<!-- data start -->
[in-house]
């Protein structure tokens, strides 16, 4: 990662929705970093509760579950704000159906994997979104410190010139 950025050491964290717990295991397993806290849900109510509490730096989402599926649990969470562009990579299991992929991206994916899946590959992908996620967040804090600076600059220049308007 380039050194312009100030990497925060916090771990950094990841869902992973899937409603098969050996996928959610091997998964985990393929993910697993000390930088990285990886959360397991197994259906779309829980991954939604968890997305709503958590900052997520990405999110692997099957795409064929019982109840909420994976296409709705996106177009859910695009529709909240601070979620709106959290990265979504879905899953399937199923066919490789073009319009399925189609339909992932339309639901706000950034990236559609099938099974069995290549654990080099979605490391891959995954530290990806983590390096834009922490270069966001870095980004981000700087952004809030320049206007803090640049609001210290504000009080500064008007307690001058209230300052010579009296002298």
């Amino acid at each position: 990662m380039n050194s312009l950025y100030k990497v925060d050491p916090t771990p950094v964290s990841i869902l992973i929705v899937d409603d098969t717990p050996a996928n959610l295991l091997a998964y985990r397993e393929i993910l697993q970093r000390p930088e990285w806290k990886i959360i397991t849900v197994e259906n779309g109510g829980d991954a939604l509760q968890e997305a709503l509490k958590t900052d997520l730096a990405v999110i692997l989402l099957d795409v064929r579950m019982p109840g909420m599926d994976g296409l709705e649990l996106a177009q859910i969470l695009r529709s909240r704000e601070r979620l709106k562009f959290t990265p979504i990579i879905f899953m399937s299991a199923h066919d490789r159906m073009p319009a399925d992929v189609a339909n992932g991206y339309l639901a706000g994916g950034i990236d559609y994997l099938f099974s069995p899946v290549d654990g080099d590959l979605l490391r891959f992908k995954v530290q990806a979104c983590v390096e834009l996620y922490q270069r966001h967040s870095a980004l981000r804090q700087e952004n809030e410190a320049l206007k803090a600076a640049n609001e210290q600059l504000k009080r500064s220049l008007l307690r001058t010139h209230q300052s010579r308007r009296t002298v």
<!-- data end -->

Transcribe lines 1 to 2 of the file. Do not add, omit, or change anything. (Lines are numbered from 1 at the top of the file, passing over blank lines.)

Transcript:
[in-house]
């Protein structure tokens, strides 16, 4: 990662929705970093509760579950704000159906994997979104410190010139 950025050491964290717990295991397993806290849900109510509490730096989402599926649990969470562009990579299991992929991206994916899946590959992908996620967040804090600076600059220049308007 380039050194312009100030990497925060916090771990950094990841869902992973899937409603098969050996996928959610091997998964985990393929993910697993000390930088990285990886959360397991197994259906779309829980991954939604968890997305709503958590900052997520990405999110692997099957795409064929019982109840909420994976296409709705996106177009859910695009529709909240601070979620709106959290990265979504879905899953399937199923066919490789073009319009399925189609339909992932339309639901706000950034990236559609099938099974069995290549654990080099979605490391891959995954530290990806983590390096834009922490270069966001870095980004981000700087952004809030320049206007803090640049609001210290504000009080500064008007307690001058209230300052010579009296002298």